A 28 year-old Afghan woman who was wrongly accused of burning the Koran was beaten with sticks, run over by a car, and burned to death by men.
On Sunday, she was laid to rest by women in an extraordinary funeral that drew hundreds onto the streets of Kabul.
The vicious mob killing of Farkhunda, captured on video, shocked Afghanistan and created an international scandal for Ashraf Ghani, the country's president, who began his first state visit to Washington yesterday.
At her graveside, General Mohammad Zahir, the head of the interior ministry's investigations department, said she had been entirely blameless.
“We have reviewed all the evidence and have been unable to find any single iota of evidence to support claims that she had burned a Koran,” Gen Zahir said. “She is completely innocent.”
It was on Thursday that worshippers at the Shah-Do Shamshira shrine in downtown Kabul accused Farkhunda of burning the Koran.
Instead, investigators have since said, she was burning a charm. Farkhunda's brother, Najibullah, said she was a devout Muslim who was a qari, a person who can recite the Koran according to the tajwid, or official rules of elocution.
A former mathematics student at Kabul's Education university, she had enrolled in a madrasa and was waiting to start a course at Kabul university's Islamic studies school.
But there was little that anyone could do as a righteous mob gathered to execute her. The video showed more than 500 young men attacking her.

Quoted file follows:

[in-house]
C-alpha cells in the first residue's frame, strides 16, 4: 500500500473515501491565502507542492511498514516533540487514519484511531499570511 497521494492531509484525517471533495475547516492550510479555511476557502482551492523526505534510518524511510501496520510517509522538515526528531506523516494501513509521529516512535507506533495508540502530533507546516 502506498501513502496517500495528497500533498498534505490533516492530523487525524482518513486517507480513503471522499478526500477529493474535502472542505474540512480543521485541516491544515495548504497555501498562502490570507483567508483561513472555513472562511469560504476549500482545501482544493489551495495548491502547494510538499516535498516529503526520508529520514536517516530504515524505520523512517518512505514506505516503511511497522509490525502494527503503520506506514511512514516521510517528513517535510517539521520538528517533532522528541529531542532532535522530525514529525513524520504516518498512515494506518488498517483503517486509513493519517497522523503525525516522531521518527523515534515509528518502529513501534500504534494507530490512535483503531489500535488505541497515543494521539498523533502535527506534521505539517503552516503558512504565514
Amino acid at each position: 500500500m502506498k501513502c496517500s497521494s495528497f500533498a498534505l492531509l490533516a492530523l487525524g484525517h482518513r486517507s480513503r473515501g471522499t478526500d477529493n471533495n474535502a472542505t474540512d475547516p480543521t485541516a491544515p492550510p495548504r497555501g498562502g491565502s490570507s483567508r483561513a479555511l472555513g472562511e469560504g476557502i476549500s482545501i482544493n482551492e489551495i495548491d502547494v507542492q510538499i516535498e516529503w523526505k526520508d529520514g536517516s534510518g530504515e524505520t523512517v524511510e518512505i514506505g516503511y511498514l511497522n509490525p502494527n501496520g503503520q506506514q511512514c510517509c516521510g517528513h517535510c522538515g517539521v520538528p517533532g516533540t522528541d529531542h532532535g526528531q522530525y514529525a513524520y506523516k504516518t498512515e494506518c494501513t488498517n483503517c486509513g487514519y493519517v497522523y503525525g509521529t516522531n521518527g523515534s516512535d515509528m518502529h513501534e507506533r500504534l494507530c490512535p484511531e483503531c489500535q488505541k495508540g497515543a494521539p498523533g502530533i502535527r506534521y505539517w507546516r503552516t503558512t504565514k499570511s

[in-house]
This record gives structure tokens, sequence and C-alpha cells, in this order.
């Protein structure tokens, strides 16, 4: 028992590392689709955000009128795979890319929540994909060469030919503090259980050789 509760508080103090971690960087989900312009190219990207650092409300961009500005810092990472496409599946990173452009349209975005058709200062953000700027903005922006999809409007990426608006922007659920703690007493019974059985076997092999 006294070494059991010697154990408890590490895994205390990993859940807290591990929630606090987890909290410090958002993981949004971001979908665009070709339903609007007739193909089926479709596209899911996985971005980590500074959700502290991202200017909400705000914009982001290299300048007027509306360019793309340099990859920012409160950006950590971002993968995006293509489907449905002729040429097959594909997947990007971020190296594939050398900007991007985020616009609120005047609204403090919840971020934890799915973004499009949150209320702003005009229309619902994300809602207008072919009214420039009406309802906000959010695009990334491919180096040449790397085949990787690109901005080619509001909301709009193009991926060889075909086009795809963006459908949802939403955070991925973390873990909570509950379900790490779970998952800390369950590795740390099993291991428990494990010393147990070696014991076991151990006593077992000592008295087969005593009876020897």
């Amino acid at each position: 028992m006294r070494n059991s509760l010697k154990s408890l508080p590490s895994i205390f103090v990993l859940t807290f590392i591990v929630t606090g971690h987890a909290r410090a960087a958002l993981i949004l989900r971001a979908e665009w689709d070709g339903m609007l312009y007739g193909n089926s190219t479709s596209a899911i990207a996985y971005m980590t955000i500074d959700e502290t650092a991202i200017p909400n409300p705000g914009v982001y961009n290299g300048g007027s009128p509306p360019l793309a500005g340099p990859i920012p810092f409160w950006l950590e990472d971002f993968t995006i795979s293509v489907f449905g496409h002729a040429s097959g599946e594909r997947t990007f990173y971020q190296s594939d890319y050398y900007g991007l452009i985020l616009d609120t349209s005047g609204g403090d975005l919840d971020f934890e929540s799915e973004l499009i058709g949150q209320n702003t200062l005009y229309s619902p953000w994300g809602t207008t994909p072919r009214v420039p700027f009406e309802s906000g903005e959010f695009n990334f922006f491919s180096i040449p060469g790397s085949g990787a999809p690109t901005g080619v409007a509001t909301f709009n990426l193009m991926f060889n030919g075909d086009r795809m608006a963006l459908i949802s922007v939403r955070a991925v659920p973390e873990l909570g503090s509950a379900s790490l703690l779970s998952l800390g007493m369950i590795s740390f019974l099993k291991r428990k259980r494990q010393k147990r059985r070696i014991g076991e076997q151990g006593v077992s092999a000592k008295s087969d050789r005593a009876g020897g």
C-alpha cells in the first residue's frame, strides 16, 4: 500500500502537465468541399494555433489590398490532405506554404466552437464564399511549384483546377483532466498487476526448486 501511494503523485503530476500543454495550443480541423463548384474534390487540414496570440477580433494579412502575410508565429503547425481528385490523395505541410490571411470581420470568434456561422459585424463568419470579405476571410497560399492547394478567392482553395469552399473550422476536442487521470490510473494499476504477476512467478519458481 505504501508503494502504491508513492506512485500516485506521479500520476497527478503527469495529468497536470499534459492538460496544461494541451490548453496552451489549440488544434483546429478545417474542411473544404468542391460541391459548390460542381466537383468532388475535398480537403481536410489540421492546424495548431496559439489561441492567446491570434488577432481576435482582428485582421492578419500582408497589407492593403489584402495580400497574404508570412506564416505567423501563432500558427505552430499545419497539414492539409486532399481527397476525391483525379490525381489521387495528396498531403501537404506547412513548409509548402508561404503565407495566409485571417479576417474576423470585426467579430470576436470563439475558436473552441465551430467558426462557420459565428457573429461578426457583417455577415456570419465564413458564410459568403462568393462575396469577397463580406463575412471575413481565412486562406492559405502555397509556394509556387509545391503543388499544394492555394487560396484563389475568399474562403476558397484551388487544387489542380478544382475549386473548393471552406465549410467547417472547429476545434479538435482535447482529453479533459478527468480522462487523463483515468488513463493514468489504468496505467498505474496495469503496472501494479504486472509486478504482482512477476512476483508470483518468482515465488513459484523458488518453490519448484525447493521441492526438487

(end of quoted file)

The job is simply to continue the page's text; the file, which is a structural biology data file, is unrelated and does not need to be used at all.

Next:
Her father, Mohammad Nadar, yesterday gave permission for women to carry his daughter's coffin. Traditionally it is men who carry the coffin and in some families women do not attend burials.
Ramin Anwari, a 30-year-old activist, said the funeral was “history-making and revolutionary”.
He said mourners who escorted the casket from the family’s home to the cemetery were demanding that Afghan society change and that everyone who supported the killing be held to account.
“For the first time I saw visible anger at mullahs whose twisting of Islamic law have caused so much suffering in Afghanistan,” he said.
The mourners focused their anger on Mohammad Ayaz Niazi, the mullah of the Wazir Akbar Khan mosque. At his sermon ahead of Friday prayers, Niazi called for the release of the nine men who have been arrested so far.
"I am warning the government not to arrest those who did this, because it will mean an uprising," he said.
When he arrived at the funeral yesterday, Niazi was driven out by angry mourners.
Najibullah, her brother, said the family has only request from the government.
"We are a poor family, we do not have any connections. All I ask is that the perpetrators be brought to justice for their brutality," he said. "Nothing else."
Ahmad Zubair Massoud, one of president Ghani's advisers, has now obtained scholarships for two of her sisters to study overseas. More protests are planned for this week over Farkhunda's killing.